In this third lockdown trying to continue with your studies may feel a tough challenge. When the first lockdown happened last year in March I was finishing my master’s at Newman and as my course ended in August, the last 5 months of the degree were left to me but with vital digital support from lecturers and my supervisor. I offer this short blog to outline a few suggestions from my experience last year and how I am trying to reapply these ideas again now in my work in outreach for Newman University.
Before I start though I say from the outset that there is no one size fits all approach to learning and adapting to challenges. These words are suggestions and I encourage you to challenge them, apply them and alter them to find your unique solutions. What lockdown and the pandemic has proven is that we need to trust ourselves and build collaboration between each other. Let us begin now with the first suggestion:
Tip 1: Distant and digital learning.
The biggest challenge is adapting to learning when it is through digital contact. First and foremost, if you need support with gaining access to digital technology I would say get in touch with supervisors, lecturers and student support to explain your position and see how it can be resolved. However, just having technology is not the final point, it is how we engage with it and the kind of learning we get. My best advice is to attend lectures and go in with the same attitude you would for in-person lectures. Your intention for joining onto that online lecture is the riverbed and your engagement and learning is the water you fill it with.
Also, if you can it is worth finding a space to learn and to study that you can attach a meaning of ‘work mode’ to. It does not have to be a desk just somewhere that you feel can be a workspace and where you have good posture and space. However, ‘work mode’ will always have ‘everyday life mode’ intervene. These interventions are fine and each of us will have our own unique situations. Communicating these situations to fellow students and lecturers and planning around them will always be best, as last year being at home more, yet not seeing loved ones helped grow a new perspective in me that doing them proud was my main motivation for carrying on.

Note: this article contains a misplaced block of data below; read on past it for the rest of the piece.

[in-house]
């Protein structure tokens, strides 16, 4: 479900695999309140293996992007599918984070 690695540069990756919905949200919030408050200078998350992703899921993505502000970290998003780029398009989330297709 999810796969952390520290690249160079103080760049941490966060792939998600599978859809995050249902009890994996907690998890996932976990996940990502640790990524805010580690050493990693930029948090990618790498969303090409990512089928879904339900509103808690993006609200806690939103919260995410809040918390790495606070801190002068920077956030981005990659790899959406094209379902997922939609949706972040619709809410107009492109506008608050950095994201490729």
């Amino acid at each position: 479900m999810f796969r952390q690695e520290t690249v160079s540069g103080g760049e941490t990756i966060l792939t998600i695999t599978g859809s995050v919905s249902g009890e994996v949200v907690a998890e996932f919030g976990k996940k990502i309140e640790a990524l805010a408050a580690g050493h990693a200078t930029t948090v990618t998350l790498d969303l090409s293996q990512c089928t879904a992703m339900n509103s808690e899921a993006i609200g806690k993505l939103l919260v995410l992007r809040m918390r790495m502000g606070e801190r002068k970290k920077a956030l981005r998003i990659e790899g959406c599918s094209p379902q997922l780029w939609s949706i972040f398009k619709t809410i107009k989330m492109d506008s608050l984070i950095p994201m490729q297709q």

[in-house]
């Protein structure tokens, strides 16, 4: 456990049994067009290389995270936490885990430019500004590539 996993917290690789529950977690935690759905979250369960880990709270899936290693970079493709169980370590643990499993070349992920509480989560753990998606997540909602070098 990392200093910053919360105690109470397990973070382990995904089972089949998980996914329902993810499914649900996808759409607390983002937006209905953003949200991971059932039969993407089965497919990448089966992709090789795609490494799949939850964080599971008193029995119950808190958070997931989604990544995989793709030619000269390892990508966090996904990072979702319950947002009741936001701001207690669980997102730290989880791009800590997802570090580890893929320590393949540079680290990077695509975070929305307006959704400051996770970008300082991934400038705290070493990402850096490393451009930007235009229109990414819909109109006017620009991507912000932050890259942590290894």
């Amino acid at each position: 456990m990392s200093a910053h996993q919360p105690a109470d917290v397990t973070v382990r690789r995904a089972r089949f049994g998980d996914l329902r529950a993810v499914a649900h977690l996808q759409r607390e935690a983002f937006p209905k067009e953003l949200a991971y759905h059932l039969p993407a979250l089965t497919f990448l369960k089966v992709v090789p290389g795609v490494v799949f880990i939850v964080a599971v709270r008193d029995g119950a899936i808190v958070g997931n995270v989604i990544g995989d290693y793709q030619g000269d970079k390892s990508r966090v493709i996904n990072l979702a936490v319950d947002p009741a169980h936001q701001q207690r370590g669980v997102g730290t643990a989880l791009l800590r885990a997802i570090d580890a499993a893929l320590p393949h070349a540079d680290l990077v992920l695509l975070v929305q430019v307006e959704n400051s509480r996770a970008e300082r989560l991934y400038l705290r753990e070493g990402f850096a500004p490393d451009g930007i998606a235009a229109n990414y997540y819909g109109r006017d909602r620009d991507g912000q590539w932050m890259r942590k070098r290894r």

Tip 2: Crafting your goals and motivation.
Tip 2 expands further on how to keep motivated. I will outline the importance of setting goals both short term and in the long term. Our motivation comes from both our external situations like family, friends, children or lecturers. But motivation will also come from inside you. With all the changes caused by covid-19 such as issues of accommodation maybe, distance from people and less access to resources, finding your motivation may falter. Your motivation may falter several times like it did for me. Yet, if you can set a long-term goal for your work it gives you a target, a destination and a focus.
Keeping the goal specific is key too to pin it down, which may be: you want to complete a module, your dissertation or it may be one essay that you have had to re-sit. When you have that goal in mind it is useful to work backwards so you can plot out necessary steps you need to take on the path to get to the goal. Do you need to do a draft? Do you need to do library searches? Always keep active with this and be open to your goals changing as they may if circumstances change. With any goal you make, whether it is short term or long term, it is key to reflect on them regularly and see if it still is what you are aiming for.
Tip 3: Keeping healthy.
The last tip is one that has many layers to it and again is unique to you. It is keeping healthy during this time of distance and digital living. Health is neither just your mental or physical health; both are connected as you are a whole and each impacts the other. I know from experience what persistent working does and I struggled last year trying to find a balance. Sometimes you need to focus on your work but never forget to take time for you and do something you enjoy as novelty and enjoyment give you energy.
I still get days when I go: ‘No I do not want to rest, ‘I need to keep working to prove I am capable’ or ‘I am too tired to do anything else’. It is only going through last year’s lockdown as a student that made me realise it is the ‘I’ that crops up in those above statements that was in fact my dismissive self, a limited self that is not really who I am. You may have this voice too and it causes you to not do things or become dismissive of those around you. Always know though that being a student is about adapting and developing who you are. Keeping healthy by trying new things, being aware of that voice in your head and enjoying each day as much as possible is part of your student experience.